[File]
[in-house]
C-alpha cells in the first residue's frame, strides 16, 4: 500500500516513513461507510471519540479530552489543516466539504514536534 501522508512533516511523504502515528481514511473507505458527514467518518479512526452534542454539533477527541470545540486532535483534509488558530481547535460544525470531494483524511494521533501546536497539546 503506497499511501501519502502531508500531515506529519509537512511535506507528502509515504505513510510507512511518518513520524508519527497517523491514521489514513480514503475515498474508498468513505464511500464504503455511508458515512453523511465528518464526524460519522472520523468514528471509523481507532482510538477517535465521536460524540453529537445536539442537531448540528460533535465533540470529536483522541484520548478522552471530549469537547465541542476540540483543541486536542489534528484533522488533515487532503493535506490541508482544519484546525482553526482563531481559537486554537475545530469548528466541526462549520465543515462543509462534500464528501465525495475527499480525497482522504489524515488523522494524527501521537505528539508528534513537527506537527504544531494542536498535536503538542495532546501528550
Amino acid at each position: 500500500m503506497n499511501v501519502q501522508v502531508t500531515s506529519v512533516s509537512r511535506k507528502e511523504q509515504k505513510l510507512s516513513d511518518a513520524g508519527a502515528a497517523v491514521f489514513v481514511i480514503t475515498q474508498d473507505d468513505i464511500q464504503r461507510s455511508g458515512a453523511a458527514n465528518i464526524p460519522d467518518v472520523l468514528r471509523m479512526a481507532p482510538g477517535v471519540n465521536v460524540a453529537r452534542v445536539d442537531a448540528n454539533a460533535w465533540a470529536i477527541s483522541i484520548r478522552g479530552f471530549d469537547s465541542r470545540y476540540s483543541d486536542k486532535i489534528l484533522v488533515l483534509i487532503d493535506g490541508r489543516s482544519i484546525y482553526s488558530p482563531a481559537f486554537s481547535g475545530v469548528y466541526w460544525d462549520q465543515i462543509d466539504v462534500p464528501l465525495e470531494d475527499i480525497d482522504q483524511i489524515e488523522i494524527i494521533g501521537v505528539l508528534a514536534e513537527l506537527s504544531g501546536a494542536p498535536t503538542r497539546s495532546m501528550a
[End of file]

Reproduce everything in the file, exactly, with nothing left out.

[in-house]
C-alpha cells in the first residue's frame, strides 16, 4: 500500500516513513461507510471519540479530552489543516466539504514536534 501522508512533516511523504502515528481514511473507505458527514467518518479512526452534542454539533477527541470545540486532535483534509488558530481547535460544525470531494483524511494521533501546536497539546 503506497499511501501519502502531508500531515506529519509537512511535506507528502509515504505513510510507512511518518513520524508519527497517523491514521489514513480514503475515498474508498468513505464511500464504503455511508458515512453523511465528518464526524460519522472520523468514528471509523481507532482510538477517535465521536460524540453529537445536539442537531448540528460533535465533540470529536483522541484520548478522552471530549469537547465541542476540540483543541486536542489534528484533522488533515487532503493535506490541508482544519484546525482553526482563531481559537486554537475545530469548528466541526462549520465543515462543509462534500464528501465525495475527499480525497482522504489524515488523522494524527501521537505528539508528534513537527506537527504544531494542536498535536503538542495532546501528550
Amino acid at each position: 500500500m503506497n499511501v501519502q501522508v502531508t500531515s506529519v512533516s509537512r511535506k507528502e511523504q509515504k505513510l510507512s516513513d511518518a513520524g508519527a502515528a497517523v491514521f489514513v481514511i480514503t475515498q474508498d473507505d468513505i464511500q464504503r461507510s455511508g458515512a453523511a458527514n465528518i464526524p460519522d467518518v472520523l468514528r471509523m479512526a481507532p482510538g477517535v471519540n465521536v460524540a453529537r452534542v445536539d442537531a448540528n454539533a460533535w465533540a470529536i477527541s483522541i484520548r478522552g479530552f471530549d469537547s465541542r470545540y476540540s483543541d486536542k486532535i489534528l484533522v488533515l483534509i487532503d493535506g490541508r489543516s482544519i484546525y482553526s488558530p482563531a481559537f486554537s481547535g475545530v469548528y466541526w460544525d462549520q465543515i462543509d466539504v462534500p464528501l465525495e470531494d475527499i480525497d482522504q483524511i489524515e488523522i494524527i494521533g501521537v505528539l508528534a514536534e513537527l506537527s504544531g501546536a494542536p498535536t503538542r497539546s495532546m501528550a